CounterTack, which focuses on big data endpoint detection and response, adds to its security lineup with the buyout of ManTech Cyber Solutions International.
Privately held security vendor CounterTack
acquired ManTech Cyber Solutions International (MCSI), the security division of ManTech International (Nasdaq:MANT).
MCSI offers security products with the Digital DNA framework technology sitting at the core. Digital DNA powers the MCSI Responder Pro in-memory forensics application as well as MCSI's Active Defense malware detection and analysis platform. CounterTack is a next-generation endpoint security company, and the new products gained via MCSI will expand CounterTack's reach and capabilities.
"ManTech is a services-oriented company, and they liked the MCSI products but were looking for a company that could commercialize and market the technology more," Neal Creighton, president and CEO, CounterTack, told eWEEK
. "As part of the transaction, I can say that ManTech is an equity holder and investor in CounterTack, and we'll work with ManTech as a partner and we'll take the product to the next level."
Additional financial terms of the deal, announced today, were not disclosed.
"The beauty of the MCSI products is there is no overlap with our existing products," Creighton said. "CounterTack's existing products have the ability to tell an organization what has happened when an attacker is present, and MCSI's products have the ability to tell you what can happen."
MCSI's technology provides a lot of predictive capabilities around malware that can help enterprises determine how dangerous a malicious payload might be, Creighton said. Organizations often use the MCSI Responder Pro product after an attack has occurred to figure out what has happened. In contrast, the MCSI Active Defense product looks at issues in real time to make predictions, he said.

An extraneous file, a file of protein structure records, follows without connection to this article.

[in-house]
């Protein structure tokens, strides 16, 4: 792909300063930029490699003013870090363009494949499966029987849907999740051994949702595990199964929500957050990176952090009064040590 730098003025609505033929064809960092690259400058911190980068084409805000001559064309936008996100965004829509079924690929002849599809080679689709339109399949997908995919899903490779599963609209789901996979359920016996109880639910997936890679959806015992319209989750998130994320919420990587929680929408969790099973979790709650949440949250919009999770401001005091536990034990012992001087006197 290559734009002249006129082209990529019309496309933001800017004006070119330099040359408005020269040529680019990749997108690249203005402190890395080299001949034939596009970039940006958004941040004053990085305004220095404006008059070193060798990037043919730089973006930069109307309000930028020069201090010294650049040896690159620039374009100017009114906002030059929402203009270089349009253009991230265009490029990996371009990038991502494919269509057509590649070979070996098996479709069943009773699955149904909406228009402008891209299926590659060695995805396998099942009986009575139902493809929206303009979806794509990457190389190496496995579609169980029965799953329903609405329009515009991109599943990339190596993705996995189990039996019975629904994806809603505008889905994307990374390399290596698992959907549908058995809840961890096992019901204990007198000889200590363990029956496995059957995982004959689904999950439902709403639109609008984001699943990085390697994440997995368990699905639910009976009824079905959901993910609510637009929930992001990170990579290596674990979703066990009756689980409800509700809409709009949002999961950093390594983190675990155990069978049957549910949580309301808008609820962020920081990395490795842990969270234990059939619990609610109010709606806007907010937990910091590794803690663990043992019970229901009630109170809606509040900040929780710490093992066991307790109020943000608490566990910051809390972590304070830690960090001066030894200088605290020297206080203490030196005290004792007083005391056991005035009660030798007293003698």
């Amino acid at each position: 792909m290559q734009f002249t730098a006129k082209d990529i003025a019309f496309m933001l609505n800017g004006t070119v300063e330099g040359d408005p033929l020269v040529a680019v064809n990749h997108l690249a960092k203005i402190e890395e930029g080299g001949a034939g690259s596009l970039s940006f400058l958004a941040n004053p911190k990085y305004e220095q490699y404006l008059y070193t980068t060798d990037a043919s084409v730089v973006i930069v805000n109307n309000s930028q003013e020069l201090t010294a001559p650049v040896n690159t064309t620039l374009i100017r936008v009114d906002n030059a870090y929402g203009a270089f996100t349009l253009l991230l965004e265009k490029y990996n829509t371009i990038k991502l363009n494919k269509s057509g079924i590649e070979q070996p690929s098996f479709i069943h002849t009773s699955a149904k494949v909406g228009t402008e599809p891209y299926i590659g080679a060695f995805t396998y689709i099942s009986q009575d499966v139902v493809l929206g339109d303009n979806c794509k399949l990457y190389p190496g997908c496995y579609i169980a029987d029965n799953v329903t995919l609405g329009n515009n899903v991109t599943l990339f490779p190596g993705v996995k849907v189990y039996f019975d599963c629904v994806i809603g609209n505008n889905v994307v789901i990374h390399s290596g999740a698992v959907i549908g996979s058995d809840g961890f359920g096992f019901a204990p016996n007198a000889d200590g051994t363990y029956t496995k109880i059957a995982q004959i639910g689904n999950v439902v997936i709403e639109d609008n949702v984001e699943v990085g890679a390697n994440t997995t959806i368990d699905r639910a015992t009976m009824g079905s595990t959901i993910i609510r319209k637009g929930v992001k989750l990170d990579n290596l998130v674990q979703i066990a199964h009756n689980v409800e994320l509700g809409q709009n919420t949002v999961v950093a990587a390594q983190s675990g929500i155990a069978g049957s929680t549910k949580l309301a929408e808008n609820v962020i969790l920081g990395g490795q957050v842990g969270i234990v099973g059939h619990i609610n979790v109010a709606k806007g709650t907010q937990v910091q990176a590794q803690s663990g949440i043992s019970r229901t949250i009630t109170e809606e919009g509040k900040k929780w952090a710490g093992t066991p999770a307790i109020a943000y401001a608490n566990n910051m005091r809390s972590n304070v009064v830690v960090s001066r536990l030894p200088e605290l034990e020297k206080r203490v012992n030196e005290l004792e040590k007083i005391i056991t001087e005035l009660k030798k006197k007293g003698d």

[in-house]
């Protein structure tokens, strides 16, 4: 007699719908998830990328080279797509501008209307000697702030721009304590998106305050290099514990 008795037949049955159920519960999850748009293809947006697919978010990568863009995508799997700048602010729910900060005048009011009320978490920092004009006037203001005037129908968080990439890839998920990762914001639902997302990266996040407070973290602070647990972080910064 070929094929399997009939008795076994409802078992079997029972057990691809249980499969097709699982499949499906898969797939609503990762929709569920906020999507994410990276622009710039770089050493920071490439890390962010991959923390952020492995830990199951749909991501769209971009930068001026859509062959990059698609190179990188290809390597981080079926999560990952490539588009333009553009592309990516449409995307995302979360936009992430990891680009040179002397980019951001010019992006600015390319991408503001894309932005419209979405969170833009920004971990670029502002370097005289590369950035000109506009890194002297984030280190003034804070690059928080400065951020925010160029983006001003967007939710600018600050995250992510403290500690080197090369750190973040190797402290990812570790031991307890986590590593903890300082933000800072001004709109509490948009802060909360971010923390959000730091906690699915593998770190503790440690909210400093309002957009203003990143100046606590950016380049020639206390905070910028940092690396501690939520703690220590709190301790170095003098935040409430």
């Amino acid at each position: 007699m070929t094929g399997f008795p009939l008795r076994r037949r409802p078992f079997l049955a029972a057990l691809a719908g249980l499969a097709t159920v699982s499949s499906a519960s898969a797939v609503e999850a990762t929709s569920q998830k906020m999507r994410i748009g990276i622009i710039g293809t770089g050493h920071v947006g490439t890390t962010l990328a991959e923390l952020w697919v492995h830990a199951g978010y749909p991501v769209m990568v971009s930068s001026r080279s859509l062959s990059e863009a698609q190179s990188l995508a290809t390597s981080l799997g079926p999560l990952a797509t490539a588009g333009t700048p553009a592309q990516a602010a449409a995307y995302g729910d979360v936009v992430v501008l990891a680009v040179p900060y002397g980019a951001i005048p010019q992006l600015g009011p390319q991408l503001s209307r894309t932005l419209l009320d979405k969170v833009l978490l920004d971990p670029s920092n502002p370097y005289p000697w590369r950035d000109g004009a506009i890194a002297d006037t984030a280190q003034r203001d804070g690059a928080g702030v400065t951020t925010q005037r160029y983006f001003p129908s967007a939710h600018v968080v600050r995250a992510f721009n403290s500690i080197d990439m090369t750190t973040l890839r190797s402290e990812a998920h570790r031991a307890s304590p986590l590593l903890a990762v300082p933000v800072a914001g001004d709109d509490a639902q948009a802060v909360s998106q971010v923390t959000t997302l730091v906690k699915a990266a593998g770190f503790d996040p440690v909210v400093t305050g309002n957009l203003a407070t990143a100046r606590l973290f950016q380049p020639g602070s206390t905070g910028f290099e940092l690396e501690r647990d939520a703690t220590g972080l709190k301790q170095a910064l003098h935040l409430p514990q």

A big area of concern for many security vendors is the risk of false positives for security alerts. With the Digital DNA technology, CounterTack will now have a predictive capability to be able to better determine the risk with a given malicious payload. The ability to understand the potential capabilities of a piece of malware will enable organizations to properly provide a risk score for a security event. With a risk score in place, organizations can then prioritize malware events to organize resources to handle remediation, he said.
The CounterTack technologies can be deployed in the cloud as a service or on-premises, Creighton said. At the back-end, CounterTack uses the Hadoop big data platform and is able to scale out as needed.
CounterTack aims to acquire more customers faster than anyone else, Creighton said. He sees security vendor CrowdStrike, which announced a $100 million round of funding on July 14, as a primary competitor that he's aiming to outpace.
"Over the next 24 to 36 months, the next great security company will be made, and we're in a race with CrowdStrike and a few other vendors," Creighton said. "We'll raise more capital as necessary, as we're trying to build a multibillion-dollar company and we're swinging a big bat and want to go for the fence. [We] see a large opportunity."
Sean Michael Kerner is a senior editor at
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